Frazzled by the Holidays? Experts Offer Tips to Combat Stress and Stay Healthy

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Hectic holidays derail the best fitness plans--but exercise provides relief from holiday-related anxiety for those who sneak it into their schedules. Brad Schoenfeld, author of Sculpting Her Body Perfect (Human Kinetics, 2008) agrees. "Exercise can be an excellent form of stress management," Schoenfeld explains. "By providing an outlet for your emotions, exercise helps to deflect external stresses."

Hectic holidays derail the best fitness plans--but exercise provides relief from holiday-related anxiety for those who sneak it into their schedules. Brad Schoenfeld, author of Sculpting Her Body Perfect (Human Kinetics, 2008) agrees. "Exercise can be an excellent form of stress management," Schoenfeld explains. "By providing an outlet for your emotions, exercise helps to deflect external stresses."

But holiday travel and relatives' buffet tables tend to spoil exercise intensions. Schoenfeld and others provide a few travel friendly activities to reduce stress and be healthy during the holidays:

  • Split up your cardio. Three 10-minute sessions have been shown to be just as effective as one 30-minute session, Schoenfeld says. Try to squeeze in 10 minutes when you get up, 10 minutes between errands, and 10 minutes before winding down for the day.
  • Take exercise outdoors. Take a break from the hustle and bustle indoors and enjoy a quick workout outdoors. Courtenay and Doug Shurman, authors of The Outdoor Athlete (Human Kinetics, 2009) suggest heading to the local park with the kids or the dog for some exercise. "Play a game of 'keep away' with the dog, or take a walk with the whole family so everyone benefits from the outing," says Courtenay Schurman.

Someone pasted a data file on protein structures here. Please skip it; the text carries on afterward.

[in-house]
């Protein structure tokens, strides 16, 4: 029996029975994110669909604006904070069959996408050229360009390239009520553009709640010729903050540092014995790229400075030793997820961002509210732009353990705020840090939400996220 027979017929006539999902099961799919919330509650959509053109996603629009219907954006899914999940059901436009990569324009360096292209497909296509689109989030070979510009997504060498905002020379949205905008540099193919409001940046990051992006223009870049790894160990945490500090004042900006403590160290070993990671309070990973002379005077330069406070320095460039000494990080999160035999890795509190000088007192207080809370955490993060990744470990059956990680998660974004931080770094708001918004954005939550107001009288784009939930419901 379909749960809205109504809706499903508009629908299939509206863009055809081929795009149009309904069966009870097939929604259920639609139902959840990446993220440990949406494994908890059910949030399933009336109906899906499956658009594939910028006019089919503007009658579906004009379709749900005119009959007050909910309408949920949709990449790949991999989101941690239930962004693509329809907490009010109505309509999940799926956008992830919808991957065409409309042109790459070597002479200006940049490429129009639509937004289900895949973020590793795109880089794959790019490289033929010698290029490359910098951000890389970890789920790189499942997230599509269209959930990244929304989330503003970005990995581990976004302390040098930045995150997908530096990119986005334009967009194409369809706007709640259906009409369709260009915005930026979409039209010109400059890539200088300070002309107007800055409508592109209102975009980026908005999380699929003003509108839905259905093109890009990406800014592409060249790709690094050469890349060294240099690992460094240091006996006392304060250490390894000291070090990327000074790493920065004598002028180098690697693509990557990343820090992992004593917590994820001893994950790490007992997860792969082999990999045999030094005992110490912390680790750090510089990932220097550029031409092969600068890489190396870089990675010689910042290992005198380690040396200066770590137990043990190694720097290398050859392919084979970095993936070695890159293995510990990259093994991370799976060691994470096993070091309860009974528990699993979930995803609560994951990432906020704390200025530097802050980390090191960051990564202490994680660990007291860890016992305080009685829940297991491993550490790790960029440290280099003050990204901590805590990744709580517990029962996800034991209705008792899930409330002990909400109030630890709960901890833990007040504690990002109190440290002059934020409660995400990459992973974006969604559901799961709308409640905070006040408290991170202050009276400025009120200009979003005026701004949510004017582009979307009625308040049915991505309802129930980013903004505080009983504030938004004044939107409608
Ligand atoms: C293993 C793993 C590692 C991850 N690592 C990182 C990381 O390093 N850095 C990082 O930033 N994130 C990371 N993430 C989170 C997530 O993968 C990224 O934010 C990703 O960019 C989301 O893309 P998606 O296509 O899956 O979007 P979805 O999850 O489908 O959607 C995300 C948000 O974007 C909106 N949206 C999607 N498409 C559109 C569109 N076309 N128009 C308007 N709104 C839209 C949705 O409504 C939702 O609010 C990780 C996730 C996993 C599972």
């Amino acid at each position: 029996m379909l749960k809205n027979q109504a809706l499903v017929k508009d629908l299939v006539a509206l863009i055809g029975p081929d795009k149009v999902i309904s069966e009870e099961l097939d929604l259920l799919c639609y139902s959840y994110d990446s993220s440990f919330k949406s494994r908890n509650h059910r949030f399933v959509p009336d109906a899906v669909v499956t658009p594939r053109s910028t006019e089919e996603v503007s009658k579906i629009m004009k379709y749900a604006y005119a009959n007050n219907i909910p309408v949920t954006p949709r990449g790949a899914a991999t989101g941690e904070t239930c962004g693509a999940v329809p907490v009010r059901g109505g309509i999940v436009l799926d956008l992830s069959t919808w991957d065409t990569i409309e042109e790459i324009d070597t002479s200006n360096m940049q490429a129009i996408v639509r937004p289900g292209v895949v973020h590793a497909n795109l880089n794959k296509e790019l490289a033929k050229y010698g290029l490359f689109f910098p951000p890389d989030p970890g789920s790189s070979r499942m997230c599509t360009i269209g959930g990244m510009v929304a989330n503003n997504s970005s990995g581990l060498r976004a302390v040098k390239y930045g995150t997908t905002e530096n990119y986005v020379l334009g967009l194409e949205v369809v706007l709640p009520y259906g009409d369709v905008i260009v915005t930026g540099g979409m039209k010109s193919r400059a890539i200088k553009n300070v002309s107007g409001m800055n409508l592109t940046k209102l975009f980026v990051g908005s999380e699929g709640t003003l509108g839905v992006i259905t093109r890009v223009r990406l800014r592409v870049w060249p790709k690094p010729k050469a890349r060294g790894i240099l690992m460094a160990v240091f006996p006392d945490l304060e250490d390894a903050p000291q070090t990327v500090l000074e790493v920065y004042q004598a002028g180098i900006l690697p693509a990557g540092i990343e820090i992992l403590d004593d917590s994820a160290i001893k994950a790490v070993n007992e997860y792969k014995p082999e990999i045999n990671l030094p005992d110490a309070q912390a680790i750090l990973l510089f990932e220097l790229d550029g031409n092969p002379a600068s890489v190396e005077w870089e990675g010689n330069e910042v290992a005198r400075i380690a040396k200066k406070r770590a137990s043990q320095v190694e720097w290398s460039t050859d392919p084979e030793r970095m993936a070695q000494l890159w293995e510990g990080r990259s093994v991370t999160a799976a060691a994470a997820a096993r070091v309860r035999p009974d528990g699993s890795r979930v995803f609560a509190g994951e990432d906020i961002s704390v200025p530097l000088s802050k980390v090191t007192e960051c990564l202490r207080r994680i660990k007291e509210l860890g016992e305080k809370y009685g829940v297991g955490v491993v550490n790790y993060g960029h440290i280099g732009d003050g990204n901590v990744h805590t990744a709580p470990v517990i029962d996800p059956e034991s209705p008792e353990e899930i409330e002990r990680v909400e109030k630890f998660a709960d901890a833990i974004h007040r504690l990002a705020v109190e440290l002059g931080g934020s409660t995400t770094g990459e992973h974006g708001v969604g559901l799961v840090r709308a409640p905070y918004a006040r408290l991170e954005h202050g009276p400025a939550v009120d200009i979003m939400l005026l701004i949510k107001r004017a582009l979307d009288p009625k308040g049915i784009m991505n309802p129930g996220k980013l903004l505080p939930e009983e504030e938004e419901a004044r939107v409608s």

• Run off steam in intervals. Running offers an easy form of exercise that can be done anywhere. For those with limited time while traveling, Sam Murphy, author or Running Well (Human Kinetics, 2009) recommends interval training, mixing bouts of speed with slower-paced running or even rest breaks. "The beauty of this type of training is it enables you to put in a lot of high-quality, fast-paced running without feeling either physically or mentally exhausted," Murphy explains.
  • Release tension with strength bands. Weights are cumbersome for travel, so Phil Page and Todd Ellenbecker, authors of Strength Band Training (Human Kinetics, 2005), advise using portable strength bands to get a quick full body workout. "Strength bands are a great way to continue balance and core training while on the road without the need for exercise machines," Paige explains.
  • Take a dip in the pool. If holiday travel includes a hotel stay, try walking, running or doing other traditional exercises in the pool. MaryBeth Pappas-Baun, author of Fantastic Water Workouts (Human Kinetics, 2008) says water invigorates you and exercise can be more fun in the water. "The cooling effects and supportive buoyancy of water make exercise and stretches feel deceptively easy," Pappas-Baun says. "But, the high resistance of water enhances toning, strength building and calorie burning."
  • De-stress with relaxation breathing. Breathing exercises are a great way to relax the body. Beth Shaw, author of Beth Shaw's YogaFit (Human Kinetics, 2009) recommends practicing relaxation breathing to clear the mind of the day's stress and refresh the body. "The breath is the most powerful tool we have to calm and relax our bodies," Shaw says.

The traditionally expected holiday weight gain also adds to stress and negative self-image, but Evelyn Tribole, MS, RD, author of Eating on the Run (Human Kinetics, 2004) says weight gain can easily be avoided. She explains that the philosophy of feasting during the holidays and dieting afterwards increases the chance of weight gain. Instead, Tribole suggests allowing holiday food in moderation while maintaining a regular exercise program. "It's okay to treat yourself during the holidays! Just remember a little bite can go a long way," she says.     

For more information on any of these ideas, contact Human Kinetics at 800-747-4457 or visit http://www.HumanKinetics.com.

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